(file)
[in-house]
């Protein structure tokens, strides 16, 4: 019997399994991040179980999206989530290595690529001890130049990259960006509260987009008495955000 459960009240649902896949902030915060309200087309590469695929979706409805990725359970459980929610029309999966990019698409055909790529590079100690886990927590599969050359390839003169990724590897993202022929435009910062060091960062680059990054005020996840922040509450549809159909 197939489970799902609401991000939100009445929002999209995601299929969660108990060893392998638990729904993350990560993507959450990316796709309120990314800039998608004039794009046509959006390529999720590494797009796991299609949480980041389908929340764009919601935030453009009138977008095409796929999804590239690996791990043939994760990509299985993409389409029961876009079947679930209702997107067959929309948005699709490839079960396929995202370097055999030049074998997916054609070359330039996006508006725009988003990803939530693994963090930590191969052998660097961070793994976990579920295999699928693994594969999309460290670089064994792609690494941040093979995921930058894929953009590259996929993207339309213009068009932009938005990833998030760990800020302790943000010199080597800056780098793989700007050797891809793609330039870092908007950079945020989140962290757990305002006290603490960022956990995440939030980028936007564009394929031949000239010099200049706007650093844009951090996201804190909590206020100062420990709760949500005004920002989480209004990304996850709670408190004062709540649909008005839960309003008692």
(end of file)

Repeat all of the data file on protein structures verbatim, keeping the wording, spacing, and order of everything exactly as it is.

[in-house]
């Protein structure tokens, strides 16, 4: 019997399994991040179980999206989530290595690529001890130049990259960006509260987009008495955000 459960009240649902896949902030915060309200087309590469695929979706409805990725359970459980929610029309999966990019698409055909790529590079100690886990927590599969050359390839003169990724590897993202022929435009910062060091960062680059990054005020996840922040509450549809159909 197939489970799902609401991000939100009445929002999209995601299929969660108990060893392998638990729904993350990560993507959450990316796709309120990314800039998608004039794009046509959006390529999720590494797009796991299609949480980041389908929340764009919601935030453009009138977008095409796929999804590239690996791990043939994760990509299985993409389409029961876009079947679930209702997107067959929309948005699709490839079960396929995202370097055999030049074998997916054609070359330039996006508006725009988003990803939530693994963090930590191969052998660097961070793994976990579920295999699928693994594969999309460290670089064994792609690494941040093979995921930058894929953009590259996929993207339309213009068009932009938005990833998030760990800020302790943000010199080597800056780098793989700007050797891809793609330039870092908007950079945020989140962290757990305002006290603490960022956990995440939030980028936007564009394929031949000239010099200049706007650093844009951090996201804190909590206020100062420990709760949500005004920002989480209004990304996850709670408190004062709540649909008005839960309003008692």